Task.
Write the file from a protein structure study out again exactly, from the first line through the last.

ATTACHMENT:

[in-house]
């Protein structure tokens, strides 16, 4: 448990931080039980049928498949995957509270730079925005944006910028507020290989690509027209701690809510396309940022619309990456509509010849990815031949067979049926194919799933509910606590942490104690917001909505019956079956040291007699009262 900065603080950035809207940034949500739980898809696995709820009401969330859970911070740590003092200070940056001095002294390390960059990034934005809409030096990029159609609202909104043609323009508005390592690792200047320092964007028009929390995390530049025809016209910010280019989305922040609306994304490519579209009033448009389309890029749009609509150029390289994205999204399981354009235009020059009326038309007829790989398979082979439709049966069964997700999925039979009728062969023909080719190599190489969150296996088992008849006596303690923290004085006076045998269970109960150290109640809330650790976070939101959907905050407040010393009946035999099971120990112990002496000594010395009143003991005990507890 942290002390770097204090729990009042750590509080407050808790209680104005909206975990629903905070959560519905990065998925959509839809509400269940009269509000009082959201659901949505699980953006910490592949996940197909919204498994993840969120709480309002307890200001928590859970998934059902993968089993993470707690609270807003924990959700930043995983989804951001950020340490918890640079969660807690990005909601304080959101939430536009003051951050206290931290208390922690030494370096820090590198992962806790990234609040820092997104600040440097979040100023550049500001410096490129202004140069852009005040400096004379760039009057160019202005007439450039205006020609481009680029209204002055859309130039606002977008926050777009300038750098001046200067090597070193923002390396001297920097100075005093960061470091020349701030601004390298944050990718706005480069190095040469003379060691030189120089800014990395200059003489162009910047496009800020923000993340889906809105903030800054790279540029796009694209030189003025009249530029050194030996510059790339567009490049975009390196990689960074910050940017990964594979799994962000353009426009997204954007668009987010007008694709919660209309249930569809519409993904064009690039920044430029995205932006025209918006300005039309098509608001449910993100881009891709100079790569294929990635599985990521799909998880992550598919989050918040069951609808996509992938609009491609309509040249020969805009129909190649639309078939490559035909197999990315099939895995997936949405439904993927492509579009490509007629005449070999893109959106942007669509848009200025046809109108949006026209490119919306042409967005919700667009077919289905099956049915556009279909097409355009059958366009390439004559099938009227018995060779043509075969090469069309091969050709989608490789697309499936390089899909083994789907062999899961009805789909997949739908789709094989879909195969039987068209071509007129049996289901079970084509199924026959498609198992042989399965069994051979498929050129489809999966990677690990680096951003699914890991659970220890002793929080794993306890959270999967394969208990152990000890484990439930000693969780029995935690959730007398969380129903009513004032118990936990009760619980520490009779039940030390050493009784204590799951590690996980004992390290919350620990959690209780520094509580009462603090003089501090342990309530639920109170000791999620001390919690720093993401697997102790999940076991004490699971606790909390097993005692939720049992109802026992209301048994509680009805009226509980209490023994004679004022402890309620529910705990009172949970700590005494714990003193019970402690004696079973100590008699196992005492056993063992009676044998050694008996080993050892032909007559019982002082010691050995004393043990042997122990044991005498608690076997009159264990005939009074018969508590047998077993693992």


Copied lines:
[in-house]
């Protein structure tokens, strides 16, 4: 448990931080039980049928498949995957509270730079925005944006910028507020290989690509027209701690809510396309940022619309990456509509010849990815031949067979049926194919799933509910606590942490104690917001909505019956079956040291007699009262 900065603080950035809207940034949500739980898809696995709820009401969330859970911070740590003092200070940056001095002294390390960059990034934005809409030096990029159609609202909104043609323009508005390592690792200047320092964007028009929390995390530049025809016209910010280019989305922040609306994304490519579209009033448009389309890029749009609509150029390289994205999204399981354009235009020059009326038309007829790989398979082979439709049966069964997700999925039979009728062969023909080719190599190489969150296996088992008849006596303690923290004085006076045998269970109960150290109640809330650790976070939101959907905050407040010393009946035999099971120990112990002496000594010395009143003991005990507890 942290002390770097204090729990009042750590509080407050808790209680104005909206975990629903905070959560519905990065998925959509839809509400269940009269509000009082959201659901949505699980953006910490592949996940197909919204498994993840969120709480309002307890200001928590859970998934059902993968089993993470707690609270807003924990959700930043995983989804951001950020340490918890640079969660807690990005909601304080959101939430536009003051951050206290931290208390922690030494370096820090590198992962806790990234609040820092997104600040440097979040100023550049500001410096490129202004140069852009005040400096004379760039009057160019202005007439450039205006020609481009680029209204002055859309130039606002977008926050777009300038750098001046200067090597070193923002390396001297920097100075005093960061470091020349701030601004390298944050990718706005480069190095040469003379060691030189120089800014990395200059003489162009910047496009800020923000993340889906809105903030800054790279540029796009694209030189003025009249530029050194030996510059790339567009490049975009390196990689960074910050940017990964594979799994962000353009426009997204954007668009987010007008694709919660209309249930569809519409993904064009690039920044430029995205932006025209918006300005039309098509608001449910993100881009891709100079790569294929990635599985990521799909998880992550598919989050918040069951609808996509992938609009491609309509040249020969805009129909190649639309078939490559035909197999990315099939895995997936949405439904993927492509579009490509007629005449070999893109959106942007669509848009200025046809109108949006026209490119919306042409967005919700667009077919289905099956049915556009279909097409355009059958366009390439004559099938009227018995060779043509075969090469069309091969050709989608490789697309499936390089899909083994789907062999899961009805789909997949739908789709094989879909195969039987068209071509007129049996289901079970084509199924026959498609198992042989399965069994051979498929050129489809999966990677690990680096951003699914890991659970220890002793929080794993306890959270999967394969208990152990000890484990439930000693969780029995935690959730007398969380129903009513004032118990936990009760619980520490009779039940030390050493009784204590799951590690996980004992390290919350620990959690209780520094509580009462603090003089501090342990309530639920109170000791999620001390919690720093993401697997102790999940076991004490699971606790909390097993005692939720049992109802026992209301048994509680009805009226509980209490023994004679004022402890309620529910705990009172949970700590005494714990003193019970402690004696079973100590008699196992005492056993063992009676044998050694008996080993050892032909007559019982002082010691050995004393043990042997122990044991005498608690076997009159264990005939009074018969508590047998077993693992």